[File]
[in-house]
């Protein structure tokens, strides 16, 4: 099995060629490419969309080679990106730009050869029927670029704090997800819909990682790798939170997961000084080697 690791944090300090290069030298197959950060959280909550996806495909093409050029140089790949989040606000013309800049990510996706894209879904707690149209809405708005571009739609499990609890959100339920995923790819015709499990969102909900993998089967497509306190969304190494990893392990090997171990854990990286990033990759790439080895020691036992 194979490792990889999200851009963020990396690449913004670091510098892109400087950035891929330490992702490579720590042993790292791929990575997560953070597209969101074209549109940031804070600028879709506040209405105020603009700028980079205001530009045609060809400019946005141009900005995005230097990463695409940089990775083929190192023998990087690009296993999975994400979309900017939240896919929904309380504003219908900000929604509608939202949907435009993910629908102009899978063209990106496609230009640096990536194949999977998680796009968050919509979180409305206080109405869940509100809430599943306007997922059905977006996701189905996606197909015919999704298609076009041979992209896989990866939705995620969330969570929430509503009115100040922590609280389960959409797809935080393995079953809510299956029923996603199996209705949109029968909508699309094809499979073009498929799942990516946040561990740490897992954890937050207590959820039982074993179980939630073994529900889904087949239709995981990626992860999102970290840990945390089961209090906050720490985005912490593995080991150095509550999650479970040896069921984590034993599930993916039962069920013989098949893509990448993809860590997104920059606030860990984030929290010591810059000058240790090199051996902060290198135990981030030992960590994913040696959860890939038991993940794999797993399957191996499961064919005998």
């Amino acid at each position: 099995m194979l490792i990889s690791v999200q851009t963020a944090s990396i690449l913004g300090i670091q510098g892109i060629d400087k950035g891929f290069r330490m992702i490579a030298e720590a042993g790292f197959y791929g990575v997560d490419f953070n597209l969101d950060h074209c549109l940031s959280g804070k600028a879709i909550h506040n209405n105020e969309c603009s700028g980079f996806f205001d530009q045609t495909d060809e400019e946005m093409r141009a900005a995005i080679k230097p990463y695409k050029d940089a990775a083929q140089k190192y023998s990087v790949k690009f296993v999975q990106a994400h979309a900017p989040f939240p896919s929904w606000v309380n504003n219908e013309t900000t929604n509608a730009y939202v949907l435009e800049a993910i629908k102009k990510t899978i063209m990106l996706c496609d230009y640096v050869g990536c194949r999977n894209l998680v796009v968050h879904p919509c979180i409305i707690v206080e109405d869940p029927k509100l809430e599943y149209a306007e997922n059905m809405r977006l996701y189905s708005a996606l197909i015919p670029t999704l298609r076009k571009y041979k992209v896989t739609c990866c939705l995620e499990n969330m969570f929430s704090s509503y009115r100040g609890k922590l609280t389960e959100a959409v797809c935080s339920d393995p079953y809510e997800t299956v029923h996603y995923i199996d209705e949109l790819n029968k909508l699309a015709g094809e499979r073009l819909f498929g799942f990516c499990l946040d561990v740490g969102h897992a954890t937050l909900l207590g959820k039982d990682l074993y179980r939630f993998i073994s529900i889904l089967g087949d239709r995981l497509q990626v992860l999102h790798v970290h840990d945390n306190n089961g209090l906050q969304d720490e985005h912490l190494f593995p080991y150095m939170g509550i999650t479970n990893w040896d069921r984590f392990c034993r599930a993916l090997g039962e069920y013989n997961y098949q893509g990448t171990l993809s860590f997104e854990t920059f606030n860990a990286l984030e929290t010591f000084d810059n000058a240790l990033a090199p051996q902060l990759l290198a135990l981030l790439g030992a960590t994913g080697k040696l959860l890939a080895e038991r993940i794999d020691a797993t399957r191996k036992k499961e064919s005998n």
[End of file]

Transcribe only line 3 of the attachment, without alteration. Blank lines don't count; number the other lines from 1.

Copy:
């Amino acid at each position: 099995m194979l490792i990889s690791v999200q851009t963020a944090s990396i690449l913004g300090i670091q510098g892109i060629d400087k950035g891929f290069r330490m992702i490579a030298e720590a042993g790292f197959y791929g990575v997560d490419f953070n597209l969101d950060h074209c549109l940031s959280g804070k600028a879709i909550h506040n209405n105020e969309c603009s700028g980079f996806f205001d530009q045609t495909d060809e400019e946005m093409r141009a900005a995005i080679k230097p990463y695409k050029d940089a990775a083929q140089k190192y023998s990087v790949k690009f296993v999975q990106a994400h979309a900017p989040f939240p896919s929904w606000v309380n504003n219908e013309t900000t929604n509608a730009y939202v949907l435009e800049a993910i629908k102009k990510t899978i063209m990106l996706c496609d230009y640096v050869g990536c194949r999977n894209l998680v796009v968050h879904p919509c979180i409305i707690v206080e109405d869940p029927k509100l809430e599943y149209a306007e997922n059905m809405r977006l996701y189905s708005a996606l197909i015919p670029t999704l298609r076009k571009y041979k992209v896989t739609c990866c939705l995620e499990n969330m969570f929430s704090s509503y009115r100040g609890k922590l609280t389960e959100a959409v797809c935080s339920d393995p079953y809510e997800t299956v029923h996603y995923i199996d209705e949109l790819n029968k909508l699309a015709g094809e499979r073009l819909f498929g799942f990516c499990l946040d561990v740490g969102h897992a954890t937050l909900l207590g959820k039982d990682l074993y179980r939630f993998i073994s529900i889904l089967g087949d239709r995981l497509q990626v992860l999102h790798v970290h840990d945390n306190n089961g209090l906050q969304d720490e985005h912490l190494f593995p080991y150095m939170g509550i999650t479970n990893w040896d069921r984590f392990c034993r599930a993916l090997g039962e069920y013989n997961y098949q893509g990448t171990l993809s860590f997104e854990t920059f606030n860990a990286l984030e929290t010591f000084d810059n000058a240790l990033a090199p051996q902060l990759l290198a135990l981030l790439g030992a960590t994913g080697k040696l959860l890939a080895e038991r993940i794999d020691a797993t399957r191996k036992k499961e064919s005998n």